By Mohammed al-Nimr
Ali Mohammed al-Nimr was arrested in Saudi Arabia’s Eastern Province in 2012 when he was only 17 years old. He was sentenced to death after a grossly unfair trial based on forced “confessions” allegedly after being tortured, and has recently been moved into solitary confinement. His uncle, Sheikh Nimr Baqir al-Nimr, a Shi’a cleric and vocal critic of the authorities was also sentenced to death last year. In a piece written for Amnesty International, Ali’s father recalls his young son and brother, who are both at imminent risk of execution. Please take action now to help stop Ali Mohammed al-Nimr’s execution.
Every time I enter and leave my house through our garage, a bicycle in the corner catches my eye, shining brightly.
Looking at that bicycle brings back painful memories of my young son Ali Mohammed al-Nimr, who has been sentenced to death and is facing imminent execution in my homeland, the Kingdom of Saudi Arabia. SEE THE REST OF THIS POST
Destroyed home of al-Akwa family in which five civilians were killed in two consecutive airstrikes on 13 June 2015. (Credit: Amnesty International)
By Ali Azizi, Yemen Country Specialist for Amnesty International USA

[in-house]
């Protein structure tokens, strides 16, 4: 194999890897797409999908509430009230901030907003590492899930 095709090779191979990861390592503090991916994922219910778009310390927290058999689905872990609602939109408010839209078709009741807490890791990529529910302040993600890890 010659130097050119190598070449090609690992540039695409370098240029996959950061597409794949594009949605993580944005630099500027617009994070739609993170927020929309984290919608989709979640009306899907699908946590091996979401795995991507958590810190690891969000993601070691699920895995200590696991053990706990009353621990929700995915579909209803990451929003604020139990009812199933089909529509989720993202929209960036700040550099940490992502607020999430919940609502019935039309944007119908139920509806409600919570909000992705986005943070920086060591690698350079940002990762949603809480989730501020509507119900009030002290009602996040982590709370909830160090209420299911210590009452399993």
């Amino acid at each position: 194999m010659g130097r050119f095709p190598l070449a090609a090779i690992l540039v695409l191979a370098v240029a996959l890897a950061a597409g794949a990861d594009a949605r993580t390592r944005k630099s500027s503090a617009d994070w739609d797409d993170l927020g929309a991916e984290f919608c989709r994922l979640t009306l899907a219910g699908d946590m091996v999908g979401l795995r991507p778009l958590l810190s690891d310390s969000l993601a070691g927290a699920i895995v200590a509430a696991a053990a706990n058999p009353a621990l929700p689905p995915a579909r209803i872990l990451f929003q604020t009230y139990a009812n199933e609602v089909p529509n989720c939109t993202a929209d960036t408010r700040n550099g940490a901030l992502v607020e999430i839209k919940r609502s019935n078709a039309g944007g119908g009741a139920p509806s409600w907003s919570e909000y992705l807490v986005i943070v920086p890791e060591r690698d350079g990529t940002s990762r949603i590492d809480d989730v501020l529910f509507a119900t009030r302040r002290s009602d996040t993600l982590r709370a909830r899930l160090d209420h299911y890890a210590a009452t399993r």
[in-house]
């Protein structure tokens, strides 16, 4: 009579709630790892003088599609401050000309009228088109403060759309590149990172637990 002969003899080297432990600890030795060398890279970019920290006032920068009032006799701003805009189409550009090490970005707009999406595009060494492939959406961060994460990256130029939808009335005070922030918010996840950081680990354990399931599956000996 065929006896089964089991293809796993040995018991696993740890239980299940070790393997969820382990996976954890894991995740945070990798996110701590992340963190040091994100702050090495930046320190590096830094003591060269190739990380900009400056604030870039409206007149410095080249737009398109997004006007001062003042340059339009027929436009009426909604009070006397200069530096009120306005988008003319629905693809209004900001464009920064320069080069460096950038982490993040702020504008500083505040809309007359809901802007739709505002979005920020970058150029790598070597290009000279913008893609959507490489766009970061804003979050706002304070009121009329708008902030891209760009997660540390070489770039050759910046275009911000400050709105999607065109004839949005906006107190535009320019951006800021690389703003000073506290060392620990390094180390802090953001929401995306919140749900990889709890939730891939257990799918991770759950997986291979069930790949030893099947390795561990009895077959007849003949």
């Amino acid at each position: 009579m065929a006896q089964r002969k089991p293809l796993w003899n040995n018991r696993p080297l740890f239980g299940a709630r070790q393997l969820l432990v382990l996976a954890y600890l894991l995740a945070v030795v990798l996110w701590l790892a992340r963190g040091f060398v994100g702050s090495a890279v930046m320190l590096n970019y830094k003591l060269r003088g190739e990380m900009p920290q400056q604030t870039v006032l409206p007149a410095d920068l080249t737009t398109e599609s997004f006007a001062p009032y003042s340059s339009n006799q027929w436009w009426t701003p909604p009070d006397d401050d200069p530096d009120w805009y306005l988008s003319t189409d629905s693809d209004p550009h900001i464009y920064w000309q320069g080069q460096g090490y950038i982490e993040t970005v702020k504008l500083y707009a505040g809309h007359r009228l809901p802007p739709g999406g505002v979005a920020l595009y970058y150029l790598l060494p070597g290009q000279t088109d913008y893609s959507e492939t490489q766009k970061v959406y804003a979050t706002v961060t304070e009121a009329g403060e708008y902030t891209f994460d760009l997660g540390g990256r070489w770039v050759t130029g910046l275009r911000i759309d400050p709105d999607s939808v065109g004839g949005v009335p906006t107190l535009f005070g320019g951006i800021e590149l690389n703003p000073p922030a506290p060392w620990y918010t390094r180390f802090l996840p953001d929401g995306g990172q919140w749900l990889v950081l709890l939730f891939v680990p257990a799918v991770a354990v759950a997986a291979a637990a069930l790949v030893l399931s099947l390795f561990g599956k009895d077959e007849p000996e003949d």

Despite more than 100 days of heavy fighting, the impoverished country of Yemen is facing a humanitarian crisis that you most likely haven’t heard of.
According to the UN High Commissioner for Refugees (UNHCR) estimates there are more than 21 million people – 80 percent of the population — in need of aid throughout the country. All essential supplies, from food to fuel to medical supplies, are in severe shortage.
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Ensaf Haidar, wife of imprisoned blogger Raif Badawi
By Ensaf Haidar, via The Washington Post
On June 17, 2012, my husband, Raif Badawi, the father of my three children and my best friend, was arrested in Jiddah, Saudi Arabia. For nearly three years, as he has languished in prison, my family has been trapped in a nightmare.
Raif is a man of principle and a respected activist in Saudi Arabia. In 2008, he started a blog where readers could openly discuss politics, religion and other social issues. But in Saudi Arabia, one can pay an unthinkable price simply for blogging. Raif was convicted of insulting Islam and violating the kingdom’s repressive information-technology laws. SEE THE REST OF THIS POST
Tomorrow marks eight weeks since the Saudi Arabian authorities publicly flogged the blogger and activist Raif Badawi, sentenced to 1,000 lashes and 10 years in prison for “insulting Islam” and founding an online forum for political debate.
After his first session of 50 lashes in front of a mosque in Jeddah on 9 January, a doctor advised prison authorities that his wounds had not healed sufficiently for him to undergo the second round of this brutal punishment. SEE THE REST OF THIS POST
By Noor Mir, Field Organizer for Amnesty International USA
This Valentine’s Day, survivors of torture and other ill-treatment, from Jeddah to Chicago, will not be celebrating.
You can make a difference right this minute. SEE THE REST OF THIS POST
The late Saudi King Abdullah bin Abdulaziz al-Saud. ©BRENDAN SMIALOWSKI/AFP/Getty